Better Health: Smart Health Commentary Better Health (TM): smart health commentary

Article Comments

The Benefits Of Participating In Clinical Trials

For several years I’ve been preaching in the pages of the Harvard Heart Letter about the importance of taking part in clinical trials. Why? Because I believe they improve medical care, telling us what works and what doesn’t. Figuring it was time to put up or shut up, I volunteered for a clinical trial. I’m glad I did—I learned a lot, received excellent care, and saw first-hand the effort it takes.

The trial was called Targeting Inflammation Using Salsalate in Type 2 Diabetes, or TINSAL-T2D for short. It was being conducted at 16 centers, including the Joslin Diabetes Center in Boston, a short walk from my office. Its aim was to see if an old drug called salsalate (a cousin of aspirin) could arrest low-grade inflammation that may—emphasis on may—make muscles resistant to the effects of insulin and eventually tip the body into type 2 diabetes.

I responded to an ad for TINSAL-T2D and, after undergoing a few preliminary tests, was accepted to take part in it. I was given a bottle of blue pills and asked to take several of them every day. No one—not lead investigator Dr. Allison Goldfine, not study nurse Kathleen Foster, and certainly not me—knew if the pills were the real thing or a placebo. I was also asked to check my blood sugar every morning, and to show up monthly for blood tests and questions galore.

I just finished my year-long stint, still not knowing whether I was taking salsalate or a placebo. I really don’t care, though I’m keen to know if salsalate worked as hoped, something I’ll learn when the results are published.

Why bother?


For people with cancer or other potentially deadly conditions, joining a clinical trial might give them access to new drugs or procedures that may work better than existing ones. For the rest of us, taking part in a clinical trial may have more subtle benefits:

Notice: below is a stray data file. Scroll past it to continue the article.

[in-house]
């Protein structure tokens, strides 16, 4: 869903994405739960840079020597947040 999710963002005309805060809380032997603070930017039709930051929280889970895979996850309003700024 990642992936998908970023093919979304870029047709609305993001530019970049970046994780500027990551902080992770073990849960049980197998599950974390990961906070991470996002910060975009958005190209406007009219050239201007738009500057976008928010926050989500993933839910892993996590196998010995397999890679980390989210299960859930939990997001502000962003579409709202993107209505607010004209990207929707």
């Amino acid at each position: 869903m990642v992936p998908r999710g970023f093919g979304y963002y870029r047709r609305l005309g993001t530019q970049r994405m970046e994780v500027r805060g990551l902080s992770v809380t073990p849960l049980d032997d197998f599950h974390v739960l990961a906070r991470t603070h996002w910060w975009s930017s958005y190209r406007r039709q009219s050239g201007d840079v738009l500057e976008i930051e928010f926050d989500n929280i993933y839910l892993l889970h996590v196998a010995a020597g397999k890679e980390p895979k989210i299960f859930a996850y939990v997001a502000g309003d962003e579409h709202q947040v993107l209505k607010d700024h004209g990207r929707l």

• the possibility of better medical care and monitoring than you currently receive
  • learning more about your condition and how to manage it
  • feeling good that you are improving care for others by helping answer important medical or scientific questions

There are downsides, too. You don’t get to choose whether you get the “new thing” or the placebo, which can be difficult for folks who don’t like uncertainty.  The new drug or procedure may have unwanted or unexpected side effects. And volunteering for a clinical trials takes time—over the course of a year I spent about 20 hours at the Joslin, and twice wore a portable blood pressure monitor for 24 hours.

Still, I’d do it again. And I hope you will think about taking part in a clinical trial. I had such a good experience with the TINSAL staff that I’d like to plug a second trial they are running, called TINSAL-CVD, that’s looking for volunteers. (You can check it out on Facebook.) It is testing whether salsalate lowers the risk of heart disease which, like diabetes, may be an inflammation-related condition. To see the wealth of clinical trials that are currently looking for volunteers, explore ClinicalTrials.gov, the National Institutes of Health’s up-to-date listing of the 18,000 clinical trials now underway in the U.S.

*This blog post was originally published at Harvard Health Blog*


You may also like these posts

Read comments »


Comments are closed.

Return to article »

Latest Interviews

IDEA Labs: Medical Students Take The Lead In Healthcare Innovation

It’s no secret that doctors are disappointed with the way that the U.S. healthcare system is evolving. Most feel helpless about improving their work conditions or solving technical problems in patient care. Fortunately one young medical student was undeterred by the mountain of disappointment carried by his senior clinician mentors…

Read more »

How To Be A Successful Patient: Young Doctors Offer Some Advice

I am proud to be a part of the American Resident Project an initiative that promotes the writing of medical students residents and new physicians as they explore ideas for transforming American health care delivery. I recently had the opportunity to interview three of the writing fellows about how to…

Read more »

See all interviews »

Latest Cartoon

See all cartoons »

Latest Book Reviews

Book Review: Is Empathy Learned By Faking It Till It’s Real?

I m often asked to do book reviews on my blog and I rarely agree to them. This is because it takes me a long time to read a book and then if I don t enjoy it I figure the author would rather me remain silent than publish my…

Read more »

The Spirit Of The Place: Samuel Shem’s New Book May Depress You

When I was in medical school I read Samuel Shem s House Of God as a right of passage. At the time I found it to be a cynical yet eerily accurate portrayal of the underbelly of academic medicine. I gained comfort from its gallows humor and it made me…

Read more »

Eat To Save Your Life: Another Half-True Diet Book

I am hesitant to review diet books because they are so often a tangled mess of fact and fiction. Teasing out their truth from falsehood is about as exhausting as delousing a long-haired elementary school student. However after being approached by the authors’ PR agency with the promise of a…

Read more »

See all book reviews »